When Computer Sciences Corporation (NYSE:CSC) reported quarterly earnings, the company beat consensus estimates by $0.29 per share, earning $1.27 per share. Instead of bidding shares higher, investors took profits. One reason is that Computer Sciences touched a 52-week high of around $50 on several occasions. By the middle of May, when shares were bid to the $50 level, it sold off.
Computer Sciences Corporation (NYSE:CSC) is an information technology (IT) and professional services whose bread and butter comes from servicing governments. This gives the company a steady source of revenue. The company is making investments in the growing areas of technology, primarily big data and cloud computing. In fiscal 2013, the company took steps to leverage its competitive advantage in this area, which doubled its revenue from $1.4 billion to more than $4.2 billion. Not only did deferred bookings improve, but Computer Sciences is a hidden gem in cloud computing.
Operationally, Computer Sciences Corporation (NYSE:CSC) removed $900 million in costs. Moving forward, the company expects to reduce operational costs by $30 million to $40 million per quarter. Similar to other companies that want to be more efficient in rewarding high-performing staff, Computer Sciences is unifying its internal SAP solution to manage human resources, procurement, and financing operations. Investors should expect lower costs in these operations. More importantly, a greater ability by Computer Sciences Corporation (NYSE:CSC) to manage its HR will mean it may reward its best sales staff.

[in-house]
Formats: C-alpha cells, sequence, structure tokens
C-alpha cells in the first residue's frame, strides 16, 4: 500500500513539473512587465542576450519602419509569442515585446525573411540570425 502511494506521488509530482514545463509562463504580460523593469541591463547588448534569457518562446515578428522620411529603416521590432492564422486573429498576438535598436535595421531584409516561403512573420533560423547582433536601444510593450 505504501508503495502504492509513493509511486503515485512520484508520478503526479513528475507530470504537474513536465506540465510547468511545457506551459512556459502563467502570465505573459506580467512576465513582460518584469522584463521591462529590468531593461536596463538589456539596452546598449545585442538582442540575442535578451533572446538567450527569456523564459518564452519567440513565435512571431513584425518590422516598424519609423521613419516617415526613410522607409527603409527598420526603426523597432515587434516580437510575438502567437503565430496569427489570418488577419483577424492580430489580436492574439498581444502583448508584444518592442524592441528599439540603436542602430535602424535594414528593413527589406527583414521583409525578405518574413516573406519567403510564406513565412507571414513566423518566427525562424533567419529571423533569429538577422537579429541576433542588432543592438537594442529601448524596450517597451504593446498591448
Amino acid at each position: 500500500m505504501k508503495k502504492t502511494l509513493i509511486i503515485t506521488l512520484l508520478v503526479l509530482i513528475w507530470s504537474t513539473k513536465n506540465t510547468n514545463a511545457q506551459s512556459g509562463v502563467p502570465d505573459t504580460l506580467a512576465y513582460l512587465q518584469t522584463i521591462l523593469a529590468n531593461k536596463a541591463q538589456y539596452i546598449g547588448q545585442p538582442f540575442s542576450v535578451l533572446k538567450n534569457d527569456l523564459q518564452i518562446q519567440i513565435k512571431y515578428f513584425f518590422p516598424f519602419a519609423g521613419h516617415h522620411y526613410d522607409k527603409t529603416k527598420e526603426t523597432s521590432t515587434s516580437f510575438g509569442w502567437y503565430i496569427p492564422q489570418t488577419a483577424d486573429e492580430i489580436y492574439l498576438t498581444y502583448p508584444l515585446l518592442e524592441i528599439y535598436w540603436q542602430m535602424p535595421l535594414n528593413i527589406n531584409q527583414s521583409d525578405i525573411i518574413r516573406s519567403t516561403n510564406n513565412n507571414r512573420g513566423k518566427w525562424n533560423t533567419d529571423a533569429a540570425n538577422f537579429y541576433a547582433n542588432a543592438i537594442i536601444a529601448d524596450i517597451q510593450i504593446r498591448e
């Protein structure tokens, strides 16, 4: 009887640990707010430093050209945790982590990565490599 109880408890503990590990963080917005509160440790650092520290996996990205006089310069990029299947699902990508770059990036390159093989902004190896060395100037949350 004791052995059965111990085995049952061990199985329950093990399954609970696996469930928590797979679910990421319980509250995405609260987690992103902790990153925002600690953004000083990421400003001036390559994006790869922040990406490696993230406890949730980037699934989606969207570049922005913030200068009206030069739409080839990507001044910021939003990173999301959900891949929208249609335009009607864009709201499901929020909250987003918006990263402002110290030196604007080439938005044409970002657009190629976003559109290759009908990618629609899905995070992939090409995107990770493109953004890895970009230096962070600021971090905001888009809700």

Even though earnings were on par with consensus, the company forecast lower sales. More importantly, free cash flow will be forecast to drop to around $500 million, while earnings will be between $3.30 – $3.50 per share for the year. In fiscal 2013, the company generated free cash flow of $764 million, and ended the year with $2.1 billion.
Computer Sciences Corporation (NYSE:CSC) ended its fiscal year with $34.4 billion in order backlogs. Weakness in the North American Public Sector is the culprit for the weaker year. The company expects revenue will drop in the single digits.
To improve its efficiency, Computer Sciences Corporation (NYSE:CSC) plans to reduce costs by $1.3 billion through to 2014, which is better than previously projected. The company had expected savings of between $1 billion – $1.2 billion.
To get an idea of other companies undergoing restructuring, look at Hewlett-Packard Company (NYSE:HPQ). The company is going through a multi-quarter cost-reduction program, and it is paying off for shareholders. Hewlett-Packard Company (NYSE:HPQ) earned $0.87 per share in its quarter, which beat consensus by $0.05. This was achieved despite a revenue miss. For several quarters, Hewlett-Packard Company (NYSE:HPQ) focused on massive cost reductions. HP did this because its printing and PC business was stagnating, enterprise software sales were too small, and staff levels were too high. More specifically, in the last quarter, HP experienced a drop in IT outsourcing revenue by 6%, to $3.7 billion.
Another company investors should look at is Xerox Corporation (NYSE:XRX). Like Computer Sciences, labor is a high-cost area needed for delivering professional services. Xerox Corporation (NYSE:XRX) aims to improve revenue, cash flows, and margins by balancing its labor between domestic and offshore. At Barclays global technology conference, Xerox Corporation (NYSE:XRX) said it was investing labor in research and development, which would help drive down costs in the long run. The net goal for Xerox is to improve margins to below the 10% range.